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Little Earthquakes

rc_newlogoSo this past weekend I ran my first convention game at ReaperCon, here in North Texas. How did it go?

It was FANTASTIC!

I ran a Dresden Files RPG/Fate Core game set in Portland, Oregon called “Little Earthquakes.” The players were all friends and colleagues of a murdered college student who died on the very day that a series of earthquakes began plaguing the city.

I had a great group of players who really took my pre-gens and ran with them. There was a mix of experienced players and those that hadn’t played this system, but I provided quick reference sheets, which helped. I can’t emphasize enough how wonderful the players were and how important they were in making this a great game.

I was nervous, but was able to rein it in and run a successful session. I luckily had the help of some players who were veterans to keep me on the path, rules-wise, but still, I feel pleased with the job I did–which is rare. I usually beat myself up after a session with all the things I know I did wrong. This one, not so much.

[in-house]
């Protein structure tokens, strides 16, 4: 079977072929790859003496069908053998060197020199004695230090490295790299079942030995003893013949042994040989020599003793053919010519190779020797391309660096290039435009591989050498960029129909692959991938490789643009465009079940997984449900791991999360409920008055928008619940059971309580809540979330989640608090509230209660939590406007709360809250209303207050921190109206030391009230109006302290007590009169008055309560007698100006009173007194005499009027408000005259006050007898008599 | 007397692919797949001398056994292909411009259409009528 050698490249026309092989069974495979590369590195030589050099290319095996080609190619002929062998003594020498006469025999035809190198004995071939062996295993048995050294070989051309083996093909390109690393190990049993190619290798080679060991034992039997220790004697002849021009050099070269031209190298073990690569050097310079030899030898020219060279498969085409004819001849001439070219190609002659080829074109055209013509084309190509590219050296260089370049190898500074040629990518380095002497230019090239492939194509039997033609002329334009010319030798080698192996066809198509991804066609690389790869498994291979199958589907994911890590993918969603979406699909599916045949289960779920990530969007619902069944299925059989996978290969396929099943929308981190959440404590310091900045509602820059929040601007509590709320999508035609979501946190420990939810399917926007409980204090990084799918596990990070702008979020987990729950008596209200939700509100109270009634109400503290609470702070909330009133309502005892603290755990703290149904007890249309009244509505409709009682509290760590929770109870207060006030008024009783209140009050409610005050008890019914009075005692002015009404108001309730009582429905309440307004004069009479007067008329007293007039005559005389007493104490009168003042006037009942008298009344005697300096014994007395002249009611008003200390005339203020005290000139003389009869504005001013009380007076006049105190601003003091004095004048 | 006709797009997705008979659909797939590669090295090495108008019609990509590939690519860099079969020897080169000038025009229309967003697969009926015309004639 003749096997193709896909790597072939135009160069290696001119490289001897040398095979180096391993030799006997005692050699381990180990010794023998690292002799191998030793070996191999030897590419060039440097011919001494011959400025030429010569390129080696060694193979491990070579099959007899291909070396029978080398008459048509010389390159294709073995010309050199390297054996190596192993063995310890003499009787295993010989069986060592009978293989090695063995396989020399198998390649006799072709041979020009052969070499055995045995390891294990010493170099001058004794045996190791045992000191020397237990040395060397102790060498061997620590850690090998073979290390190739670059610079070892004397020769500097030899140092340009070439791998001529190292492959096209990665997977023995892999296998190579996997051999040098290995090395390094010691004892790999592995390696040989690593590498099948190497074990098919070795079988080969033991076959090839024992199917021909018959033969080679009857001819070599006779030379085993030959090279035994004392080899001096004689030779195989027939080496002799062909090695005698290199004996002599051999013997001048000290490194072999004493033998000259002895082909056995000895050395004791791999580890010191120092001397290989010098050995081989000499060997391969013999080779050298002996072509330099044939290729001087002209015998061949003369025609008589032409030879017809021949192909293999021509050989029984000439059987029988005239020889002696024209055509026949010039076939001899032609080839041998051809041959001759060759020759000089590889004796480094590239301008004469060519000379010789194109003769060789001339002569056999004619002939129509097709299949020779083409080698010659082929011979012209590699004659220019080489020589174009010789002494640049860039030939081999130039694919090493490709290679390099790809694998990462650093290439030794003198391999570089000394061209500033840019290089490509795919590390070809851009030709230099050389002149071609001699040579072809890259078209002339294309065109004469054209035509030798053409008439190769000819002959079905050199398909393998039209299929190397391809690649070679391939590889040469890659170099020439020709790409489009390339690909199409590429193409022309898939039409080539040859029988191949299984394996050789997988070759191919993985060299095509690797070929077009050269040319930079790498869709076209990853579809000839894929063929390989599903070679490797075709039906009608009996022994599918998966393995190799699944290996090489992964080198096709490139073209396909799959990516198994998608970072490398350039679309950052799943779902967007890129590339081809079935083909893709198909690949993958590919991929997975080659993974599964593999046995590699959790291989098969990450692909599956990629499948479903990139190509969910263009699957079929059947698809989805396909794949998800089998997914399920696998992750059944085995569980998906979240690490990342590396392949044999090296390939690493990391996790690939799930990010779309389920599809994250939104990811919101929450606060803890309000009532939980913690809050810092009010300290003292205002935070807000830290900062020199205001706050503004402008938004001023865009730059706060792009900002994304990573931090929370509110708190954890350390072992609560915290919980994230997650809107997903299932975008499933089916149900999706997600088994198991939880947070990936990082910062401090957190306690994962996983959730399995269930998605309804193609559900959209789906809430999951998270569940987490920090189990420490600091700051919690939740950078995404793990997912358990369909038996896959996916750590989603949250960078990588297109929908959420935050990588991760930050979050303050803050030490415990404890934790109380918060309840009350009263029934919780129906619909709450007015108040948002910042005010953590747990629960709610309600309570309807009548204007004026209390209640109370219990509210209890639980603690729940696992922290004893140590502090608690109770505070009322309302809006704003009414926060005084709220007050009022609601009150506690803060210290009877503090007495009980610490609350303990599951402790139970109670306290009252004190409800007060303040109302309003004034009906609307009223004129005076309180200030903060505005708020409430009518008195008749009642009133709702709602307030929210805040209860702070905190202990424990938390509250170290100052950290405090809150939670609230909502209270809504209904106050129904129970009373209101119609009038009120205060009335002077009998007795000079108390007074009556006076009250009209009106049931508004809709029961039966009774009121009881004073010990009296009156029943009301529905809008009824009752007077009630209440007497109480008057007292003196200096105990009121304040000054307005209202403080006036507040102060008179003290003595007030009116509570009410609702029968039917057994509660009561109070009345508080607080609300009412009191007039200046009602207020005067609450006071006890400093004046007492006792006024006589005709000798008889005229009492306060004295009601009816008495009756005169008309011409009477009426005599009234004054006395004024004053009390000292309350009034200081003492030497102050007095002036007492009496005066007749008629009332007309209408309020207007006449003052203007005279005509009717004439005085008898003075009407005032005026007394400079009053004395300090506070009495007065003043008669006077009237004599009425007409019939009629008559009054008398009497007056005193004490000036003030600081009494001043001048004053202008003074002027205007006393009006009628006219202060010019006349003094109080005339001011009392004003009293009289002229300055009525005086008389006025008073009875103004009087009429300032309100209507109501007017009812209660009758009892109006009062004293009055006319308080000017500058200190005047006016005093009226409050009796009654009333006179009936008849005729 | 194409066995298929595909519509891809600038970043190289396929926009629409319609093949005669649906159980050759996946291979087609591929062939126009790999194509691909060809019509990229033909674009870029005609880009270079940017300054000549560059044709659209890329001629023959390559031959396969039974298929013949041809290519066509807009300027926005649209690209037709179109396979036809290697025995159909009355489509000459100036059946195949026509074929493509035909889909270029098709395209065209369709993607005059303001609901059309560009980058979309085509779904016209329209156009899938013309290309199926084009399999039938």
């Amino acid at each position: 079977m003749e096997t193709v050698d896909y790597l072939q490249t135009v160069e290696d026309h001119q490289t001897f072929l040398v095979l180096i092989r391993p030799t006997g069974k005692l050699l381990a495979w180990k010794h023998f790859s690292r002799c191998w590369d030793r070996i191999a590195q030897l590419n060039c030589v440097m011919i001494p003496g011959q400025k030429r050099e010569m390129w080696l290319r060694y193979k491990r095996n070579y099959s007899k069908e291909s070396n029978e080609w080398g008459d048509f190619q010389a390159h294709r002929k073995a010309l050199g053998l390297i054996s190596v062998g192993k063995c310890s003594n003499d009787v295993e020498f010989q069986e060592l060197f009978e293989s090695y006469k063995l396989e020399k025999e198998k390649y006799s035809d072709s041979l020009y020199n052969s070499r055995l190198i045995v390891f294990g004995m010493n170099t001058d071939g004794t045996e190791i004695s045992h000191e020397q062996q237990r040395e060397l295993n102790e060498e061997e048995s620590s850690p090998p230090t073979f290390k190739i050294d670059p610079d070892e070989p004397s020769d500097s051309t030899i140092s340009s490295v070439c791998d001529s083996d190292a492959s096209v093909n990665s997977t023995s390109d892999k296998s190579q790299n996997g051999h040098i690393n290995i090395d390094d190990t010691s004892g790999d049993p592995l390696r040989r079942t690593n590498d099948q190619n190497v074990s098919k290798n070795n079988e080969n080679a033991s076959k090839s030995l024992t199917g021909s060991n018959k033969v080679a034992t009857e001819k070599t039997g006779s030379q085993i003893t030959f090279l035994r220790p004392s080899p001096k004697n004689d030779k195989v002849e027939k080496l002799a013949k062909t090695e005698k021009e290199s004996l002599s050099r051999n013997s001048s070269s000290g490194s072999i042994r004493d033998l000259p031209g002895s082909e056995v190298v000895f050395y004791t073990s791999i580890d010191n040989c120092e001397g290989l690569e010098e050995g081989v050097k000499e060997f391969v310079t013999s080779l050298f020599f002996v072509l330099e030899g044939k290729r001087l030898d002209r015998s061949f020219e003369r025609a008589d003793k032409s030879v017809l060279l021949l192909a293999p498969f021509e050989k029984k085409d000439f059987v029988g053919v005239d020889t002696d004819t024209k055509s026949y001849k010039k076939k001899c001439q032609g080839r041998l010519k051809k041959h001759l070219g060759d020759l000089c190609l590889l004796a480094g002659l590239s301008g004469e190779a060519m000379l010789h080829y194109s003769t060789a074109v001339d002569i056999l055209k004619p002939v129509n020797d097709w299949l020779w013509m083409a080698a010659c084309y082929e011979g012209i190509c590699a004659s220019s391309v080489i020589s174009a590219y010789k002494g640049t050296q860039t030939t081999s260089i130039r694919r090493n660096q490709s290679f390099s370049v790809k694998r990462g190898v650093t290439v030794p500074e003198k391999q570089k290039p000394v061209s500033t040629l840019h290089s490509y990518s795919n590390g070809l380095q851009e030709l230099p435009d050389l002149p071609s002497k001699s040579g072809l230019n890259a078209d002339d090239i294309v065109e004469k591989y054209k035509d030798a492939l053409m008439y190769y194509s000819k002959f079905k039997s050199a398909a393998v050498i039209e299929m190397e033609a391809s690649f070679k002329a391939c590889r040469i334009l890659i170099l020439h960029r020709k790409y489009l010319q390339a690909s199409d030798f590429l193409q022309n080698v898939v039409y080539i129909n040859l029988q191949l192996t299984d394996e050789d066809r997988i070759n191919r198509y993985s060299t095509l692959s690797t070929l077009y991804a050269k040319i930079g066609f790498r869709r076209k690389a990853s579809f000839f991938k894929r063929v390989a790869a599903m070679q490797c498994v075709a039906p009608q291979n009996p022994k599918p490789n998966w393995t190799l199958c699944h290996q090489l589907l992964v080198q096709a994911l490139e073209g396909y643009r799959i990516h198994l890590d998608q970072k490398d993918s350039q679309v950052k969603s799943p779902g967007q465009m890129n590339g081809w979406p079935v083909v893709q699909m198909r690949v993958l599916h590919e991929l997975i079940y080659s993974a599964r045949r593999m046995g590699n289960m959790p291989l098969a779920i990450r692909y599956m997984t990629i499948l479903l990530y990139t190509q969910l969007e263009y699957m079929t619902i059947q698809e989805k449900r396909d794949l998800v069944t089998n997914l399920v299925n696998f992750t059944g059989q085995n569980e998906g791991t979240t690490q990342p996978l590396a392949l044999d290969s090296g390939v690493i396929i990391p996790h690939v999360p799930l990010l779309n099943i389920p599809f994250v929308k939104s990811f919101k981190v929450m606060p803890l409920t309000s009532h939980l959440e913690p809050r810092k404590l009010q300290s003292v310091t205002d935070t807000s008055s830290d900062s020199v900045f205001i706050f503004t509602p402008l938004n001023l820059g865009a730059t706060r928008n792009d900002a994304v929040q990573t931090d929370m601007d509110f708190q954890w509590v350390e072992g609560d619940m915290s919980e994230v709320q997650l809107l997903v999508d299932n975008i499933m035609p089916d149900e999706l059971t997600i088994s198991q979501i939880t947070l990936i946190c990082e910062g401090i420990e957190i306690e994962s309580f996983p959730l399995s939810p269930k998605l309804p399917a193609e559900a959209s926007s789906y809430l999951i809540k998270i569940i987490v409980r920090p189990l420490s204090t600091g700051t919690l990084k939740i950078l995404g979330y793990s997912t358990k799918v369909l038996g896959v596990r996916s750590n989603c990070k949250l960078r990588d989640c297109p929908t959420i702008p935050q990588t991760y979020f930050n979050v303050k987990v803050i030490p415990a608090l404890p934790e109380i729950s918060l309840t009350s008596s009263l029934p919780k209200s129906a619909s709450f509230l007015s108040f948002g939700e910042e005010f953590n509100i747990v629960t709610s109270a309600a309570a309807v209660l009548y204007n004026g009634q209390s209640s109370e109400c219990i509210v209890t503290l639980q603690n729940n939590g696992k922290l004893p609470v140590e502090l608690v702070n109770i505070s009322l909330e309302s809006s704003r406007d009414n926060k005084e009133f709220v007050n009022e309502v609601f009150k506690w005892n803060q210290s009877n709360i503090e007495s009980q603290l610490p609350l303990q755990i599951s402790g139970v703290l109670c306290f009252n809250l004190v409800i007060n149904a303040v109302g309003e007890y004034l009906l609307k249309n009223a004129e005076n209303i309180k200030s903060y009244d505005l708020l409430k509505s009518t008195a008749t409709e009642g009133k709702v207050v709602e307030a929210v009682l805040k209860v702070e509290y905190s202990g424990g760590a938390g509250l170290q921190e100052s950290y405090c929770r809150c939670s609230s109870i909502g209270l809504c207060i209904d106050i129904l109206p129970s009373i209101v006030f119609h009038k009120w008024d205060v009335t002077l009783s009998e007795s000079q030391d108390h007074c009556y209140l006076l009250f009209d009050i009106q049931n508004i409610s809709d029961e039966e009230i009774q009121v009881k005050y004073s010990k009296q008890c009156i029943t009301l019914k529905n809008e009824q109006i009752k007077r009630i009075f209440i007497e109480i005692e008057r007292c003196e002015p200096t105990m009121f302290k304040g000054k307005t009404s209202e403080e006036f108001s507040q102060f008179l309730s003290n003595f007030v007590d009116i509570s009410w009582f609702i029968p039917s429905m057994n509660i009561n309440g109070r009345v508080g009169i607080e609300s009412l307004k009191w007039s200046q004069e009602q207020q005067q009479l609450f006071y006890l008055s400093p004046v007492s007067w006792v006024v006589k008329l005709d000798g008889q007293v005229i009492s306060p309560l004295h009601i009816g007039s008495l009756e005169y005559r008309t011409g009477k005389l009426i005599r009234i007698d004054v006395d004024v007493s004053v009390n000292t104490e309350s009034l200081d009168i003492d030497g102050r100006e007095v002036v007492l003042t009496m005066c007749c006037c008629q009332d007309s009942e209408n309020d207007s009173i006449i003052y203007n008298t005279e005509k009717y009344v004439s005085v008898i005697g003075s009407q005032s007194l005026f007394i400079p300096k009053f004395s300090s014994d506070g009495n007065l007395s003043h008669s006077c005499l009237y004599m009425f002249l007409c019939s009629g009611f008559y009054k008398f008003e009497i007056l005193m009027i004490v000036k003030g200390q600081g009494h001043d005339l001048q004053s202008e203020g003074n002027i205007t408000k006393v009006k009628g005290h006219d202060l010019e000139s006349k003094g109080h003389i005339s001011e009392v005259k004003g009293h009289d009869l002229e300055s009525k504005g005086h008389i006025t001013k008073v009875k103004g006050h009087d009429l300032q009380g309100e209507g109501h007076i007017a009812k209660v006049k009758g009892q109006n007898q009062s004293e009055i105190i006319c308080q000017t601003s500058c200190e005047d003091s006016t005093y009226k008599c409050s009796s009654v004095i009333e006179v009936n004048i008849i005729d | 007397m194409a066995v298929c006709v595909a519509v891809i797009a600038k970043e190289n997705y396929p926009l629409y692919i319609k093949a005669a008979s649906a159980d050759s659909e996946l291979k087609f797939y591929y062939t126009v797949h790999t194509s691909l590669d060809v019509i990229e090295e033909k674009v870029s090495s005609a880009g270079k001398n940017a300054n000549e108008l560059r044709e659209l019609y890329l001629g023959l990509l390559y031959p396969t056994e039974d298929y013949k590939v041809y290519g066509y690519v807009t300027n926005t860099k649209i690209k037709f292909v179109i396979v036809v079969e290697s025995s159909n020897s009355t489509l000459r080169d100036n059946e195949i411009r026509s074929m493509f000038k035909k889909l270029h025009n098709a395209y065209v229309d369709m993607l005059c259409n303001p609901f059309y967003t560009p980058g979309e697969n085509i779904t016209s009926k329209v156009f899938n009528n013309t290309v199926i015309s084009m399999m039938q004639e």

Some things I learned:

  • Schedule more time. I only allotted myself 3 hours for the session and I needed at least an hour more (we went over, but, fortunately, no one had my table reserved after me).
  • The props I had helped. The help sheets and photo-quality placards to place in front of players to identify their character helped immensely.
  • Get with the con folks about “goodies” for scheduled games. I wasn’t really briefed by the con organizers, but apparently I should have had ‘Reaper Bucks’ and badge ribbons for my players when they completed a game. I managed to get them afterwards, but now I know.
  • Give each player a moment to shine. This is something I did right and it really helped everyone have a good time.
  • Give bennies for creativity. It’s a convention game, not a campaign. If a character is being creative with the rules or the setting, go with it. As long as its fun, roll with the punches.

Would I do it again? I think so. I really enjoyed myself and the players seemed to enjoy themselves as well. I felt really good–elated–afterwards. Yes, I just might do this again.

See You at ReaperCon!

Reaper